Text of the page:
Energy projects will add extra £15 a year to household bills
Major projects to improve the UK’s gas and electricity networks will add an average of £15 a year to household bills within a decade, the regulator has warned.
Ofgem believes £22 billion has to be spent on “critical infrastructure projects”, such as laying undersea cables linking Scotland with England and Wales.
The cost of this investment will mean consumers, who already face a typical dual fuel bill of £1,310, will see tariffs lift by an average of £7 in 2013, rising to £15 in 2021.
But National Grid, which runs much of the network, hit out at the proposals, saying they do not go far enough to motivate energy companies to carry out the work needed.
At the heart of the row is the matter of how much energy companies are allowed to increase their charges to consumers and businesses to help fund the work.
The UK’s high-voltage electricity grid, high-pressure gas network and some of its low-pressure gas networks are run by National Grid. The rest of the low-pressure gas network and the low-voltage electricity network are run by other companies.
These companies pass on fees to consumers and households via energy suppliers, which will rise under the proposals.
However, Ofgem slashed 20 per cent from the rises that energy companies suggested they needed to fund the programme.
It is understood that National Grid alone planned to spend £31bn on its programme but Ofgem has limited the overall industry cost to £17bn, with a further £5bn if it proves necessary.
A National Grid statement said: “We believe that these initial proposals will not appropriately incentivise the essential investments necessary to provide safe, reliable networks for the UK consumer and avoid delays to the achievement of the UK’s environmental targets.”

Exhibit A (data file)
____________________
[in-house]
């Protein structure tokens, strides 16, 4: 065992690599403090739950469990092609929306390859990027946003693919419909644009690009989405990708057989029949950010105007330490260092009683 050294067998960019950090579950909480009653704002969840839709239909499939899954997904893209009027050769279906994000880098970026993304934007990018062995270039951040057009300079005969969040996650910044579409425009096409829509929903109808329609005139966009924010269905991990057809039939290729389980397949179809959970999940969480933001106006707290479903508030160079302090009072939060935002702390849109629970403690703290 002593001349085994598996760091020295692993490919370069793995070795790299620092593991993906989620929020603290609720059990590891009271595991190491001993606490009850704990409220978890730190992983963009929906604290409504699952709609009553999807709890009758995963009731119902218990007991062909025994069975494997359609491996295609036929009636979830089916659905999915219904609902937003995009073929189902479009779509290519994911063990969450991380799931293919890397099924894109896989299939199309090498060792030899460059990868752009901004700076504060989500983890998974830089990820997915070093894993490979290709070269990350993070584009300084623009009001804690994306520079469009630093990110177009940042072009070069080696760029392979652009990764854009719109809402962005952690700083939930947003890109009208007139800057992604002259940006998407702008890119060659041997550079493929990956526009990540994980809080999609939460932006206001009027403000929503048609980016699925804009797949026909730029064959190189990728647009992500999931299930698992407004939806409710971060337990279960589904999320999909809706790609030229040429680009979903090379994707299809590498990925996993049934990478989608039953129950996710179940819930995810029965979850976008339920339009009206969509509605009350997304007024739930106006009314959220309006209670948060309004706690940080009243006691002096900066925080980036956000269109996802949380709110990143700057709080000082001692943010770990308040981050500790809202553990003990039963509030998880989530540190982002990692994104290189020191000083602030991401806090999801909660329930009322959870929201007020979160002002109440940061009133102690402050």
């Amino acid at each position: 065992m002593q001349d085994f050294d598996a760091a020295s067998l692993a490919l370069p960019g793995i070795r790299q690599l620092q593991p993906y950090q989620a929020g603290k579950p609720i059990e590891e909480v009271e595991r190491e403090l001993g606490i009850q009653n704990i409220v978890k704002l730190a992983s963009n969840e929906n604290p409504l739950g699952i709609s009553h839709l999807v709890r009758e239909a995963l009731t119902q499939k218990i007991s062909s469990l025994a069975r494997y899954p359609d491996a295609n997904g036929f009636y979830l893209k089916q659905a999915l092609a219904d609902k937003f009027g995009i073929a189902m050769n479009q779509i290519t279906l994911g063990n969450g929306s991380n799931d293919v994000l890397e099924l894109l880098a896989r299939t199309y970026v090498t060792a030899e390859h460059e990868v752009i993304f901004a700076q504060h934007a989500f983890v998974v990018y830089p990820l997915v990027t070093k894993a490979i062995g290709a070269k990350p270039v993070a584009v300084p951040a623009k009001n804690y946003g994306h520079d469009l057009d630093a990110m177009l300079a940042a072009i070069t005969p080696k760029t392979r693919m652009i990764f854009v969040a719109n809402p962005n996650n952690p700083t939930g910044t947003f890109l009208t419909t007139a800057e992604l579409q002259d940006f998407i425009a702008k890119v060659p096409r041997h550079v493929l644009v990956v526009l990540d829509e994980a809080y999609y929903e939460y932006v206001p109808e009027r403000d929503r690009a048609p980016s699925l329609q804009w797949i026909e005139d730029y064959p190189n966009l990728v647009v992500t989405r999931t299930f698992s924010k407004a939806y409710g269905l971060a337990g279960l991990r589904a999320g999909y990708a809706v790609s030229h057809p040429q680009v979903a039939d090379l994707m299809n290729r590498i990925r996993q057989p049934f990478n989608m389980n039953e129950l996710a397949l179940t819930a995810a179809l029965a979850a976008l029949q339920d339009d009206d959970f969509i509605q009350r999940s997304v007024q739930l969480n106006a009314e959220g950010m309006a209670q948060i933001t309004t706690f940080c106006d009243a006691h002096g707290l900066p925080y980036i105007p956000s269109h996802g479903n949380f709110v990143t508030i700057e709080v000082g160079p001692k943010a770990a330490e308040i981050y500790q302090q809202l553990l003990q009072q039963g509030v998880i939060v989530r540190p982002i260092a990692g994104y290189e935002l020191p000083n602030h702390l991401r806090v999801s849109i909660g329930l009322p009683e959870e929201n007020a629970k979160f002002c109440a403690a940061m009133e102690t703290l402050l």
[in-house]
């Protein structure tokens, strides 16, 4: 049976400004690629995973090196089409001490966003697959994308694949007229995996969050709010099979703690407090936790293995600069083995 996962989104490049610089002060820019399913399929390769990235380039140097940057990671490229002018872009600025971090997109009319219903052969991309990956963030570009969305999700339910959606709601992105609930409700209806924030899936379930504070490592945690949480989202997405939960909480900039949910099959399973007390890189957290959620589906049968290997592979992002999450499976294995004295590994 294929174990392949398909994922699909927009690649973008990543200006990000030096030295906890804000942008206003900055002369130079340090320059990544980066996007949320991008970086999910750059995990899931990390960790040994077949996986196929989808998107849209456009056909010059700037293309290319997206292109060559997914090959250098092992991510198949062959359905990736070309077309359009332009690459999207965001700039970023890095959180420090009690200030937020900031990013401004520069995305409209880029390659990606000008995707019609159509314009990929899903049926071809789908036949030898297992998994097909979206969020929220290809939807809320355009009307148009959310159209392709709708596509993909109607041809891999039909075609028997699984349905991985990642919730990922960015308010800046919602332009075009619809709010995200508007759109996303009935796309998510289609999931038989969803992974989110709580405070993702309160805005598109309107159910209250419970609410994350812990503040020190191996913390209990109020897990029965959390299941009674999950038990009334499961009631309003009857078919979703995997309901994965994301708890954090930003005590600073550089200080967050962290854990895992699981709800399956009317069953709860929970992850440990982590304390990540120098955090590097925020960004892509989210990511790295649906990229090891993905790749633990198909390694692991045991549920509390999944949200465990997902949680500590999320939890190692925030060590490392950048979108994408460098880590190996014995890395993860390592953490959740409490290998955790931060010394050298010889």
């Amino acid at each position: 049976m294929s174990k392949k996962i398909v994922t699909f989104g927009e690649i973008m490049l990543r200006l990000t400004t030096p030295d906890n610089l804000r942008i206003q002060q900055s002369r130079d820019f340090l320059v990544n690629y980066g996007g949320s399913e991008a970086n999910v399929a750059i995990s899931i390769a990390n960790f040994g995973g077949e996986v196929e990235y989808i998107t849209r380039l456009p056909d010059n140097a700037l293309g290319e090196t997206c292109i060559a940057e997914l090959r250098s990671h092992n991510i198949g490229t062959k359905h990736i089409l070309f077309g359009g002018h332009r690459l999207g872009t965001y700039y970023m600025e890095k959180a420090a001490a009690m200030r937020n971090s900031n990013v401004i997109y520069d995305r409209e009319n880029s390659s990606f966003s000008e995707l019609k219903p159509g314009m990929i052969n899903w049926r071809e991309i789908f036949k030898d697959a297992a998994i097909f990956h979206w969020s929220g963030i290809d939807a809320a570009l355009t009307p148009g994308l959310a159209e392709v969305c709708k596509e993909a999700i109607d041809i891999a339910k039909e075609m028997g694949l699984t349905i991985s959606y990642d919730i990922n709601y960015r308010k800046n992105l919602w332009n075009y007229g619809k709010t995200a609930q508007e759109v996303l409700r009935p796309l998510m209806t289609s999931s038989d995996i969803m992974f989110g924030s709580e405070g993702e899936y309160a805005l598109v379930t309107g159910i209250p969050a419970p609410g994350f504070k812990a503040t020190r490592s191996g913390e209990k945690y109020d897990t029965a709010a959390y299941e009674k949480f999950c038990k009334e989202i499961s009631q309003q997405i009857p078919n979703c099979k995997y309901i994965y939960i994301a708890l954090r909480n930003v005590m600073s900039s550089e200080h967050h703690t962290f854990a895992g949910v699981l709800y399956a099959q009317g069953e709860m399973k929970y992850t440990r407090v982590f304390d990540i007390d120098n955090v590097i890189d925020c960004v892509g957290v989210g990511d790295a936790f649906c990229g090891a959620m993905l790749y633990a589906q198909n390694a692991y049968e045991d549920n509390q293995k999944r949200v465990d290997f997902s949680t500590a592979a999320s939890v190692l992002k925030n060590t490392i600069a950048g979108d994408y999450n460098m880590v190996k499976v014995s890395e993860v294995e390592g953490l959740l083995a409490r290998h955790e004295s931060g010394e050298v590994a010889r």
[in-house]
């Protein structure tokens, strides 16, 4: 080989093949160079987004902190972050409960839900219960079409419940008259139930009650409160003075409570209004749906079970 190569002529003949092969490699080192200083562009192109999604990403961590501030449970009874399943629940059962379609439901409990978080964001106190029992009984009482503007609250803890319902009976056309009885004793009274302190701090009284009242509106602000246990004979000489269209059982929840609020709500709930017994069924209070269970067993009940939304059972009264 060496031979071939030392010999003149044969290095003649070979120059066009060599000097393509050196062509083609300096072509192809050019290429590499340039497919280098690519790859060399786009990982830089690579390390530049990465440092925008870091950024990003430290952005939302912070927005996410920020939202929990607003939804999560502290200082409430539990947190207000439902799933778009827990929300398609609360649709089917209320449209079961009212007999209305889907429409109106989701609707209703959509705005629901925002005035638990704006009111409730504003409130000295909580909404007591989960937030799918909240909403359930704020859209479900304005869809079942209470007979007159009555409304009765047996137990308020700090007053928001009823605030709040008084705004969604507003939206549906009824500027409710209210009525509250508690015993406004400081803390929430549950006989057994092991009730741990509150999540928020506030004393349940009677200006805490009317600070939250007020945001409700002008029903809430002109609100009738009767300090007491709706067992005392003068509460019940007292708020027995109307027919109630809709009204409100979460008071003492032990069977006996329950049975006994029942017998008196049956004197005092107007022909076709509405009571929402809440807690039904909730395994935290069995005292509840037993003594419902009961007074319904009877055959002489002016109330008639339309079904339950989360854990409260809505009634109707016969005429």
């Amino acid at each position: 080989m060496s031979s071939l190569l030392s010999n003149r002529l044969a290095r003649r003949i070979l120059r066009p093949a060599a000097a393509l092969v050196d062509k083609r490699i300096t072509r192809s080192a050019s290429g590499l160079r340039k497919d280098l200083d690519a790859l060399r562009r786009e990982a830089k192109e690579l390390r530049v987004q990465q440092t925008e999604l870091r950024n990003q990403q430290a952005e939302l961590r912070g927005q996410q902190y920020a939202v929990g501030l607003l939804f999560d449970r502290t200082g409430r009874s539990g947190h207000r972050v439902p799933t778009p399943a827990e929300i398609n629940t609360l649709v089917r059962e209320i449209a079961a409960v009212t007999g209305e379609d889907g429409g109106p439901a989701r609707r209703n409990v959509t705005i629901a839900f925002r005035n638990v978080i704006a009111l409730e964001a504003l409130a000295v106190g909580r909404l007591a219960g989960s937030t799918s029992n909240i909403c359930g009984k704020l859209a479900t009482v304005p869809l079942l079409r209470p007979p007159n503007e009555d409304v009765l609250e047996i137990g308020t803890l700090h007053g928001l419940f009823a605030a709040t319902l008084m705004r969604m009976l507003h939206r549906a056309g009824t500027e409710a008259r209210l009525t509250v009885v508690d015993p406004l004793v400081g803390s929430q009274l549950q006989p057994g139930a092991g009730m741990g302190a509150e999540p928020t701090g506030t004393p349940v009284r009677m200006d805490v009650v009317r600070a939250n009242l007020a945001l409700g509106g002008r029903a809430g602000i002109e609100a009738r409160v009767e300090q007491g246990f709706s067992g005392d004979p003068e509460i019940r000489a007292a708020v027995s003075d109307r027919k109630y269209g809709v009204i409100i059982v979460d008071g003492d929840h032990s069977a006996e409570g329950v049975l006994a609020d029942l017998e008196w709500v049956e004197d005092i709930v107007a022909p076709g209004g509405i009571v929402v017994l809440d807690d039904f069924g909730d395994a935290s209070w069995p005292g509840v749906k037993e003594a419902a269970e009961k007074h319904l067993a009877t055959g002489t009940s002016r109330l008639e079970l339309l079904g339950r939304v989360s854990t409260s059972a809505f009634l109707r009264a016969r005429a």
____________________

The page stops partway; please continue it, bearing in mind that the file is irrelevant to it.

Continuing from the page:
It added that the packages proposed do not adequately reflect the increased scale of investment and implicit risk associated with such investments.
Shares in National Grid were 2 per cent lower yesterday as investors fretted that it would struggle to get a good return on investment.
The majority of the money – some £15bn – would be used to upgrade and renew the high-voltage electricity network in England and Wales and the high-pressure gas network across the UK, creating some 7,000 jobs in the supply chain.
A further £7bn would be spent on making sure the gas networks to homes and businesses remain safe and reliable and would connect 80,000 households to the gas network for the first time.
Ofgem chairman Lord Mogg said: “Britain faces an unprecedented need to invest to replace ageing infrastructure, meet environmental targets and deliver secure supplies.
“This needs to be carried out at a time of global financial uncertainty, which makes attracting investment difficult but possible.”
Ann Robinson, director of consumer policy at uSwitch.com, said: “The work is vital, but it will also come at a cost to consumers, which is why the government must ensure that households get value for money and that every effort is made to keep the cost of energy at an affordable level.”
Search for a job
Search for a car
Search for a house
Weather for Edinburgh
Saturday 18 May 2013
Temperature: 9 C to 13 C
Wind Speed: 18 mph
Wind direction: North east
Temperature: 9 C to 18 C
Wind Speed: 8 mph
Wind direction: North east